On that Sunday we did our biggest hike of the year, a 13 mile route starting from the Judd Falls Trailhead to Copper Lake and then to East Maroon Pass to get a view of the backside of the Pyramid Peak. The hike was just a 15 minute drive from our Airbnb next to the small town of Gothic, Colorado. The main parking lot is just outside of Gothic but we took the rough dirt road up in our Hyundai Tuscon to take off a mile from our hike. The road was rough but doable in any SUV if dry.
After we parked we began the short half mile jaunt to Judd Falls. The falls are impressive and we were the only people there early in the morning. Most people hike to the falls and then turn back. There is a shuttle bus system that many tourists use which drops you off at the main parking area to do the two mile hike to the falls.
Maroon Bells-Snowmass Wilderness
Past the falls we entered the Maroon Bells-Snowmas Wilderness Area which had plenty of warnings regarding wildlife including bears. Despite the warnings we did not see any bears but found plenty of cows! Apparently the cows have free range in this area and they took over the trail on our way up and way down. The cows weren’t to sure of us especially with Spruce but thankfully he was scared of them. Beth would wave them off while I picked up Spruce and carried him around the cows.
The first cow encounter was next to the first river crossing which wasn’t bad as the water levels were low. There were three river crossings on the trail that could be more difficult in early summer when the water levels are higher. Other than the crossings the trail is very mild from Judd Falls until the last crossing. After the final crossing the trail is strenuous for the next half mile or so until you hit Copper Lake.
Copper Lake is a pretty typical mountain lake with nice views of the surrounding peaks. There are set campsites around the lake but the really good views are above the lake as you hike towards the East Maroon Pass. If you make it to the lake you need to go to the pass as it is not that difficult but is somewhat exposed.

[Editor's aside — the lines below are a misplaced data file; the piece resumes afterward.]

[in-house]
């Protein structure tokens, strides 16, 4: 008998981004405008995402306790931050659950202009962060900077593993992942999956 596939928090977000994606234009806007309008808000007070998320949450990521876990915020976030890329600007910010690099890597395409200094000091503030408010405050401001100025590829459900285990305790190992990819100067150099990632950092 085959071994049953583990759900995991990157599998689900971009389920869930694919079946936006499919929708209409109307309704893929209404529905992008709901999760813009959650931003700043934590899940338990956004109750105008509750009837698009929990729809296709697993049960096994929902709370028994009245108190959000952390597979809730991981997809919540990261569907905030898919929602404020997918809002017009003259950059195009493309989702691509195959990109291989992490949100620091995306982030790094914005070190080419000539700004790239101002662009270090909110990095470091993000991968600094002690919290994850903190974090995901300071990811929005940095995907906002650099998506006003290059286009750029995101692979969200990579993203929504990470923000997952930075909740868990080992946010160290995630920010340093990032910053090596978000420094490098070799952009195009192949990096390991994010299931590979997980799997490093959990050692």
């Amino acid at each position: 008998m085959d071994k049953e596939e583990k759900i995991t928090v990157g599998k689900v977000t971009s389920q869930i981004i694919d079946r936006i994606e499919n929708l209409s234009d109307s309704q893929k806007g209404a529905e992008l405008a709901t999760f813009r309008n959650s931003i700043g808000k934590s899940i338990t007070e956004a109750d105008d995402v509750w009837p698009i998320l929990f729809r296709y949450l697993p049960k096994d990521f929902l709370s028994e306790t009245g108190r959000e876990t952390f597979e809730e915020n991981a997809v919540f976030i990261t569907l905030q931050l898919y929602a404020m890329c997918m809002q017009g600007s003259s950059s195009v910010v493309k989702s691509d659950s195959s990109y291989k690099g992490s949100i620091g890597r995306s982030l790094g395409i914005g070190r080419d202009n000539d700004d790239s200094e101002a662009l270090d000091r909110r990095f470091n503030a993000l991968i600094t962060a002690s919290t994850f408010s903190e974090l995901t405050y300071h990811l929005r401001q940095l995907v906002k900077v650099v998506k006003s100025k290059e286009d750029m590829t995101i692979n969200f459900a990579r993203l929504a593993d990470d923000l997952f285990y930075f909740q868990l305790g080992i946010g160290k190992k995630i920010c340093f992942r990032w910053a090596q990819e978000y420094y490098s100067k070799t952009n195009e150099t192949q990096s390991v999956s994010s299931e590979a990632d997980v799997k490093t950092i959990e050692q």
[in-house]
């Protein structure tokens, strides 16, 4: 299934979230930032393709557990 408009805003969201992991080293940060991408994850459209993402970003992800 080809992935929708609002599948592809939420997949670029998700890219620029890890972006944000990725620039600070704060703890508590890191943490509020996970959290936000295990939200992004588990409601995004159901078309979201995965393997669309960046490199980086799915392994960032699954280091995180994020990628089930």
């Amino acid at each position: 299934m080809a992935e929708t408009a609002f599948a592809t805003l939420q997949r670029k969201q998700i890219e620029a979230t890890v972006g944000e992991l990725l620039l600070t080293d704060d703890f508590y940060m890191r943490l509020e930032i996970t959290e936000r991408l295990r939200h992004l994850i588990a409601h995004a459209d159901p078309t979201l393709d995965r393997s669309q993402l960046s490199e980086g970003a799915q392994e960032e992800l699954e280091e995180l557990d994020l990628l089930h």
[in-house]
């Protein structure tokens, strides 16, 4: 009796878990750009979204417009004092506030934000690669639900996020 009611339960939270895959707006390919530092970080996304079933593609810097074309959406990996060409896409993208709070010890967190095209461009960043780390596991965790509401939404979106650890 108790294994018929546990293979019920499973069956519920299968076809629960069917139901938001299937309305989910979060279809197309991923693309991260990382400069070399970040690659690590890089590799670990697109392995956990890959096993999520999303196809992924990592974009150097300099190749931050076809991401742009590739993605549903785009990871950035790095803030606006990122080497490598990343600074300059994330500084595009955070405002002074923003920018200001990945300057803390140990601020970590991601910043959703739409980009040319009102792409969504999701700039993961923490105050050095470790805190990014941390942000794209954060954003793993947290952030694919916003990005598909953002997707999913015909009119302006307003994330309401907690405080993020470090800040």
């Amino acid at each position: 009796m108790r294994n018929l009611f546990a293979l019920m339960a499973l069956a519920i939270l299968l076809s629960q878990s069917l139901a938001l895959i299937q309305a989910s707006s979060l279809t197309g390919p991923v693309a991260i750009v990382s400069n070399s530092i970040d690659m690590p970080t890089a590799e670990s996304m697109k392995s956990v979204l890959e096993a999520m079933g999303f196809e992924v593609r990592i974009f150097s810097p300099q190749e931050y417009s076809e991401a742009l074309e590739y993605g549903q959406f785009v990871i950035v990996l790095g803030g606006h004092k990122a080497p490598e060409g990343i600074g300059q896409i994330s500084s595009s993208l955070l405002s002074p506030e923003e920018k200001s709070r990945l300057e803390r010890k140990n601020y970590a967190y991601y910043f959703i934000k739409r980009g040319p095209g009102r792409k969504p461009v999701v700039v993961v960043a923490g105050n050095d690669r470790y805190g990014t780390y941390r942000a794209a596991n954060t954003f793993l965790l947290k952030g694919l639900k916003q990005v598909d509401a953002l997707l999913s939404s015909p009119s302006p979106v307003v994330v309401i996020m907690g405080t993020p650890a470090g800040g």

East Maroon Pass
The hike up to the pass is a moderate pitch through a huge rock field and provides amazing views. In the rock field Spruce liked hunting for pikas. Eventually the trail curves up away from the lake and goes above treeline. Right where it curves is a perfect picture spot.
Once at the very top of the pass it is worth it to go down just a little bit to get a better view of the valley and the backside of the Pyramid Peak. If we continued the trail further we would have made it Aspen! There are two hikes between Crested Butte and Aspen. The more popular West Maroon Pass route at 11 miles and the East Maroon Pass route at 16 miles which we were on.
This was one of our favorite hikes ever. Despite going 13 miles it was not overly difficult. It provided all of the Colorado classics with a waterfall, river crossings, wildlife (cows?), a lake, and above treeline views. In total it took us 6.5 hours to complete the hike and we were glad to go back into town to grab a well deserved lunch.
Taylor Park Reservoir and Wildfire Smoke
On our final day in Crested Butte the smoke from the nearby fires crept in which diminished the amazing views of the mountains. Our plan was to visit and relax at the Taylor Park Reservoir on our drive back home. The smoke said otherwise. We made it the reservoir but it was smoke covered as well. Despite the hampered views we enjoyed a quick stop and walk at the reservoir. It would be great to come back come to Taylor Park Reservoir without the smoke. After the stop we drove up the most scenic pass in Colorado, Cottonwood Pass. Too bad we couldn’t see much but we have stopped here before and both sides of the pass are paved now.
Wow, Crested Butte combines all of our favorite aspects of a Colorado mountain town. Scenic views, check. Cute downtown, check. History, check Ski resort, check. Unlimited hiking options, check. Great locals, check. Affordability, not so much… Honestly, we are sad that it took us over three years of living Colorado to visit Crested Butte. It is toss up on whether we should go back to Ridgway/Ouray or Crested Butte first. We may just have to buy that lot on Mt. Crested Butte…. (if only)